TWO of the country’s most influential food publishers have accused the Government of treating the West Cork coast like an “industrial estate” by allowing the commercial harvesting of 1,860 acres of native seaweed forest in Bantry Bay.
Food writers and authors of Ireland’s 100 Best Restaurants, John and Sally McKenna, have accused the Department of Housing and Planning of thinking “it appropriate that a few people make a lot of money out of seaweed, rather than many people making a little”.
“The sea and the shoreline are not a factory, you can’t treat them like an industrial estate. Once you apply the economic thinking of mass production to a natural resource, what you inevitably do is destroy it,” said Ms McKenna.
“This type of harvesting is experimental and gives no benefit to the communities who live by the coastline. Bulk harvesting also affects much more than local communities: all the species of life that shelter in this essential biosphere of our coastline are affected.”
She said “seaweed in its many guises has always been a feature of Irish agriculture” but was picked over the generations by those who “recognise by sight and pick sustainably by hand”.
“For many decades, the farming of Irish seaweed has provided a small income for many people, and these people have been guardians of the coastline. Now, however, the administration we have in place seems to think it appropriate that a few people make a lot of money out of seaweed, rather than many people making a little,” she added.
BioAtlantis, the biotechnology firm behind the project, has said it will use machinery to cut the kelp 25cm off its root structure so as to minimise damage to marine life such as shellfish. After three years of harvesting, a review will take place to see if the kelp quality has been damaged.
However, Minister for Housing and Planning Simon Coveney is being urged by locals, fishermen and environmentalists to reverse his department’s decision to grant the 10-year kelp-cutting licence to biotechnology company, BioAtlantis.
The BioAtlantis kelp harvesting project, which will take place in sections of the Beara and Sheep’s Head peninsulas, will be the biggest in Irish and UK waters but according to BioAtlantis is “minute” in comparison to projects in Norway, France and Iceland.
According to BioAtlantis CEO, John T O’Sullivan it “is based on best scientific” knowledge and a 2004 study on kelp-harvesting methods and sustainable resource management completed by NUI Galway and funded by the Marine Institute and Taighde Mara Teo.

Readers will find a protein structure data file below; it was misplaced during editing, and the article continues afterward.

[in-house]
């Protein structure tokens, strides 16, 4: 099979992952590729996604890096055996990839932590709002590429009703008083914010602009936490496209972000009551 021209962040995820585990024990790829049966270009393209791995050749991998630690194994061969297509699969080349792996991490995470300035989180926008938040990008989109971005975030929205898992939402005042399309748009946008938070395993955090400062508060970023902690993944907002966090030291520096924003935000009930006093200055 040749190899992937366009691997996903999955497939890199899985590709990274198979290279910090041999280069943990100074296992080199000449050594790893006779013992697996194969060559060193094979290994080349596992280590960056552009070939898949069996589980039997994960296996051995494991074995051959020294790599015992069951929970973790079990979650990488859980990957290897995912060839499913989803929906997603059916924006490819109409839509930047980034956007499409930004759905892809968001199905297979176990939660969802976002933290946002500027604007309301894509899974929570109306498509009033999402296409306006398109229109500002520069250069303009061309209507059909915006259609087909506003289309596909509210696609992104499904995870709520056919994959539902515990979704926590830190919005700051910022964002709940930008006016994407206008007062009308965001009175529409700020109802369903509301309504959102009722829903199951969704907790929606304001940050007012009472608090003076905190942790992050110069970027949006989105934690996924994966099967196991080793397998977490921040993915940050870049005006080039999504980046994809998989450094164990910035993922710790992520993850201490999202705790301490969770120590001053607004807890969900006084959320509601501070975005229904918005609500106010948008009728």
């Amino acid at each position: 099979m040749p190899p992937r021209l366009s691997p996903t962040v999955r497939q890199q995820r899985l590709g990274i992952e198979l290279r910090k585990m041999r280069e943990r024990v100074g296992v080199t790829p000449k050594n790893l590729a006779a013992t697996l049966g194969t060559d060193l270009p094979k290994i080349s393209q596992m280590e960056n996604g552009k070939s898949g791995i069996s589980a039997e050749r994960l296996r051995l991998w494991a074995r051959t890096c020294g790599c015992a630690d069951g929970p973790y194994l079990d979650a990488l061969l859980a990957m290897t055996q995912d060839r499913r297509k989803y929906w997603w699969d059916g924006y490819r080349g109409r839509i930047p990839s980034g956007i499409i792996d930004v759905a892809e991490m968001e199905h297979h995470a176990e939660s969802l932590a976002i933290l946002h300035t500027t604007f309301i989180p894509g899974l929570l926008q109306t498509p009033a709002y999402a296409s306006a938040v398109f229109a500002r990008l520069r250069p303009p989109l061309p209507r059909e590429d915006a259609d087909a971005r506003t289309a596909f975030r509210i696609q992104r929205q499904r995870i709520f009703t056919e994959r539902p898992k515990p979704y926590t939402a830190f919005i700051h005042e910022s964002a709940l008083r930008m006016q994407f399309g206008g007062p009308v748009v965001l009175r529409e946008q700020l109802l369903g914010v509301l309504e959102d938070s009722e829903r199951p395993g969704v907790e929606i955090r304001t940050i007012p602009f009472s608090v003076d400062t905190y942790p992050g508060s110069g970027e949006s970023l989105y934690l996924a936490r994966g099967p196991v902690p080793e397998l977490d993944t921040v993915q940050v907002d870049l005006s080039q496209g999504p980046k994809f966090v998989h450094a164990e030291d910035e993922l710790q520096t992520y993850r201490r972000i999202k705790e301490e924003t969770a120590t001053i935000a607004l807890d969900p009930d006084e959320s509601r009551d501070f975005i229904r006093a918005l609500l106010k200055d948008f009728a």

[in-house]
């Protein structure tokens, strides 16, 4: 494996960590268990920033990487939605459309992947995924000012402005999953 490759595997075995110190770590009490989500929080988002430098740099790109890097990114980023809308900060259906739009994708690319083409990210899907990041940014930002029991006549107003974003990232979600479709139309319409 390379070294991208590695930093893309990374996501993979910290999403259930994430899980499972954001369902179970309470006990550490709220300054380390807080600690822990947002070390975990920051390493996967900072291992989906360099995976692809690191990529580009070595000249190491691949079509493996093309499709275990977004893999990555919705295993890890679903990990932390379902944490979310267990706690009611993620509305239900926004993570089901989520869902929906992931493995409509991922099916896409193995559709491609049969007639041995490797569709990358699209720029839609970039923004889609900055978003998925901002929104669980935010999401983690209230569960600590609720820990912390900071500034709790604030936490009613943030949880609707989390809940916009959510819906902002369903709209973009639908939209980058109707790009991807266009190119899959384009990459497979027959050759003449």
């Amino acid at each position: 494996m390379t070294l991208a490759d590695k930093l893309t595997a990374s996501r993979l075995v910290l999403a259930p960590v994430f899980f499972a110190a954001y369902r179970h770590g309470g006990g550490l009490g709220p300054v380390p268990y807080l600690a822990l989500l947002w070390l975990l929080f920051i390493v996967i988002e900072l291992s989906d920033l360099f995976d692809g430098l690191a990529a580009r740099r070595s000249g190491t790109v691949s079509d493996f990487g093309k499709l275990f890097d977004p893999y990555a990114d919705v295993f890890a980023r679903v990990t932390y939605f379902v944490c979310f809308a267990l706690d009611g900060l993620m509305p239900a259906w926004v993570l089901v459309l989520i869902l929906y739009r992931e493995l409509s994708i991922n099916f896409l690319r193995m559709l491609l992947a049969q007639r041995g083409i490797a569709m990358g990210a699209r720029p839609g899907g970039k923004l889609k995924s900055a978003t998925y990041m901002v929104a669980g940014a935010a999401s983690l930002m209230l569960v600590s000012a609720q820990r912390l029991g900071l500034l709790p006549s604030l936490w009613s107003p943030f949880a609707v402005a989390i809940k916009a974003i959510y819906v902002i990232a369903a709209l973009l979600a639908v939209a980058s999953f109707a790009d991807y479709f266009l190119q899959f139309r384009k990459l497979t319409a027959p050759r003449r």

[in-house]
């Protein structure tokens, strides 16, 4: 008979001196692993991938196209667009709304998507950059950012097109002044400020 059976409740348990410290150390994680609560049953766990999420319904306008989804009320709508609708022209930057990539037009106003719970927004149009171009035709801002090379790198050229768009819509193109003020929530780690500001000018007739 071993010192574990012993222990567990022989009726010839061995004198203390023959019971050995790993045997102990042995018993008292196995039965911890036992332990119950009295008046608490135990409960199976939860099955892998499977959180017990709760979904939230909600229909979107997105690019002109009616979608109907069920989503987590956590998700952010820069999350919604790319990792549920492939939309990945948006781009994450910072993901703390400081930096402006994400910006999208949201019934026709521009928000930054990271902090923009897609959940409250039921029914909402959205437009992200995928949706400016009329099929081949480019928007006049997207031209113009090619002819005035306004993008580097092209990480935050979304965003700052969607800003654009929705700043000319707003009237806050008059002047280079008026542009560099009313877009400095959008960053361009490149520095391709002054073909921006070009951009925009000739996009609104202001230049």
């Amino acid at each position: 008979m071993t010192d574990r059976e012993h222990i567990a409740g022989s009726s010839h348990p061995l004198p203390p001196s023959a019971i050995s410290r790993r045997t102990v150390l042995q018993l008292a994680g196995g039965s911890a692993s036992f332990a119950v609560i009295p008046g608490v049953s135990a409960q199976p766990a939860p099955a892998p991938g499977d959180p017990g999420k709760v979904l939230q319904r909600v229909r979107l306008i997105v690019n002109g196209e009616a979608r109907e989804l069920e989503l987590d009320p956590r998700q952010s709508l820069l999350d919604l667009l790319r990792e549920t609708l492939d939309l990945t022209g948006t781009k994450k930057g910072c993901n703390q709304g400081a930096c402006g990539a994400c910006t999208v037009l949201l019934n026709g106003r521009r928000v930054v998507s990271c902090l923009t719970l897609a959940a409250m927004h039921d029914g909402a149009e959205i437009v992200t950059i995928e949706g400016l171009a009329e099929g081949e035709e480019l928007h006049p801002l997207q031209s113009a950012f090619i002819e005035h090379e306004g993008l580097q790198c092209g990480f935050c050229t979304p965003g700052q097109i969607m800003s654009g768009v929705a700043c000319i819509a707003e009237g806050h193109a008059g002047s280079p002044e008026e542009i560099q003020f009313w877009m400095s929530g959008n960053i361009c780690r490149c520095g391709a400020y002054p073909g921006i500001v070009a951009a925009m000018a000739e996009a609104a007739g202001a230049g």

However, chairman of Glengarriff Tourist and Development Association, Chris Harrington, said tens of thousands of tourists flock to Bantry Bay every year to see Garnish Island, the bay’s 300 seals, seabirds, dolphins and more recently, two white-tailed sea eagles and their chick.
“The seals, eagles and the wider wildlife all feed on the fish and marine life that shelter in that kelp. The environment in Bantry Bay is a major part of the tourism industry here and tourism provides a lot of jobs in this region yet there was no public consultation with us about a project of a scale that could potentially harm this ecosystem,” said Mr Harrington.
Niall McAllister runs Wild Atlantic Wildlife and the West Cork Sailing and Powerboating Centre in Adrigole in Bantry. He said Bantry Bay’s seals are a huge attraction for his customers too and that these “seals feed on the marine life spawns in the kelp forest”.
He said crustaceans, jellyfish and starfish shelter in the kelp while juvenile fish often linger there to protect themselves as they grow stronger. He said puffins and other seabirds also feed on this fish.
“If we reduce this spawning ground, we remove fish for the seals and seabirds,” he said.
Mr McAllister said the planned project is “right on his doorstep” yet “nobody knocked on my door or bothered to send an email”.
“The big fear is we don’t know what damage could be done. They are using a bay that I routinely hear tourists describe as ‘out of this world’ as a test ground. Unbelieveable,” he said.
BioAtlantis says an independent expert in marine ecology will conduct a series of underwater ecological surveys at the site before harvesting, and three and five years post-harvesting.
“This will provide a means of identifying any potential effects of harvesting and will provide further scientific information which will be used to inform decision- making in Ireland in the future,” said Mr O’Sullivan.
He also said the seaweed will recover four years after harvesting.
“BioAtlantis had many reasons for not calling a public meeting at that time as there were many issues that needed to be resolved including engaging with recognised experts in marine ecology in Ireland; a legal agreement in relation to the lease; agreeing a harvesting plan with the Department of Environment; building a harvesting vessel; design and commissioning the harvesting equipment; and the completion of a baseline study in advance of commencing harvesting.”